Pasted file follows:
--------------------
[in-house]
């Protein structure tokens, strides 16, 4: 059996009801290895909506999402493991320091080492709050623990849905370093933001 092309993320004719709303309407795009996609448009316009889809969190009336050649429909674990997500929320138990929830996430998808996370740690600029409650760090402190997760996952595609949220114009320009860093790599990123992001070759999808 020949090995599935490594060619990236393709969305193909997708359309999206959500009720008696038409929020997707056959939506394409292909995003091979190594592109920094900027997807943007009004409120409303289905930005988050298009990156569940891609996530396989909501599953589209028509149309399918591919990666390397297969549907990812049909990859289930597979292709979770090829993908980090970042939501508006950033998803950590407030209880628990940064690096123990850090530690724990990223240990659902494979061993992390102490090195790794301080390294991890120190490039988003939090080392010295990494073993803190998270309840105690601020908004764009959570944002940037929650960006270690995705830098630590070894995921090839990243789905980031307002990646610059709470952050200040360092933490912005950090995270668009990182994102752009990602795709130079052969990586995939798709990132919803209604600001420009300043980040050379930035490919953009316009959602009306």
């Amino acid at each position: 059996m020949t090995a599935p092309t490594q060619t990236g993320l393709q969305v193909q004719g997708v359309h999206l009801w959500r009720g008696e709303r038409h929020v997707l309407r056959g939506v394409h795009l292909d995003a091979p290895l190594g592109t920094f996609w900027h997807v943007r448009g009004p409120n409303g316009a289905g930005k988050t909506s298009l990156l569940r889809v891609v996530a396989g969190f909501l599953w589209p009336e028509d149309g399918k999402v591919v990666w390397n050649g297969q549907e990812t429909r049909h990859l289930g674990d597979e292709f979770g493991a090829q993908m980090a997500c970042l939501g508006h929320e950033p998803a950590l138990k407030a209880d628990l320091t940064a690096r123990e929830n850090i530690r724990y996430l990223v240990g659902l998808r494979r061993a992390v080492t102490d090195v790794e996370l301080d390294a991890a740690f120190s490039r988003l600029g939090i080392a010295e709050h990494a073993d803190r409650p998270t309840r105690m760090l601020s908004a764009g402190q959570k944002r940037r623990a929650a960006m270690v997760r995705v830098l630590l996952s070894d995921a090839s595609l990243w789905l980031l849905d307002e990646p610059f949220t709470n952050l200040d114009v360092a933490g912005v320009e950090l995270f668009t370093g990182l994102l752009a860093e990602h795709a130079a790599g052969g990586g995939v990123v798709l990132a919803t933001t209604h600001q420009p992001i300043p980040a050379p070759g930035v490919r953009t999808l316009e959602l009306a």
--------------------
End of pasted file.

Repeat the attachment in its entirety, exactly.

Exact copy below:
[in-house]
């Protein structure tokens, strides 16, 4: 059996009801290895909506999402493991320091080492709050623990849905370093933001 092309993320004719709303309407795009996609448009316009889809969190009336050649429909674990997500929320138990929830996430998808996370740690600029409650760090402190997760996952595609949220114009320009860093790599990123992001070759999808 020949090995599935490594060619990236393709969305193909997708359309999206959500009720008696038409929020997707056959939506394409292909995003091979190594592109920094900027997807943007009004409120409303289905930005988050298009990156569940891609996530396989909501599953589209028509149309399918591919990666390397297969549907990812049909990859289930597979292709979770090829993908980090970042939501508006950033998803950590407030209880628990940064690096123990850090530690724990990223240990659902494979061993992390102490090195790794301080390294991890120190490039988003939090080392010295990494073993803190998270309840105690601020908004764009959570944002940037929650960006270690995705830098630590070894995921090839990243789905980031307002990646610059709470952050200040360092933490912005950090995270668009990182994102752009990602795709130079052969990586995939798709990132919803209604600001420009300043980040050379930035490919953009316009959602009306």
């Amino acid at each position: 059996m020949t090995a599935p092309t490594q060619t990236g993320l393709q969305v193909q004719g997708v359309h999206l009801w959500r009720g008696e709303r038409h929020v997707l309407r056959g939506v394409h795009l292909d995003a091979p290895l190594g592109t920094f996609w900027h997807v943007r448009g009004p409120n409303g316009a289905g930005k988050t909506s298009l990156l569940r889809v891609v996530a396989g969190f909501l599953w589209p009336e028509d149309g399918k999402v591919v990666w390397n050649g297969q549907e990812t429909r049909h990859l289930g674990d597979e292709f979770g493991a090829q993908m980090a997500c970042l939501g508006h929320e950033p998803a950590l138990k407030a209880d628990l320091t940064a690096r123990e929830n850090i530690r724990y996430l990223v240990g659902l998808r494979r061993a992390v080492t102490d090195v790794e996370l301080d390294a991890a740690f120190s490039r988003l600029g939090i080392a010295e709050h990494a073993d803190r409650p998270t309840r105690m760090l601020s908004a764009g402190q959570k944002r940037r623990a929650a960006m270690v997760r995705v830098l630590l996952s070894d995921a090839s595609l990243w789905l980031l849905d307002e990646p610059f949220t709470n952050l200040d114009v360092a933490g912005v320009e950090l995270f668009t370093g990182l994102l752009a860093e990602h795709a130079a790599g052969g990586g995939v990123v798709l990132a919803t933001t209604h600001q420009p992001i300043p980040a050379p070759g930035v490919r953009t999808l316009e959602l009306a």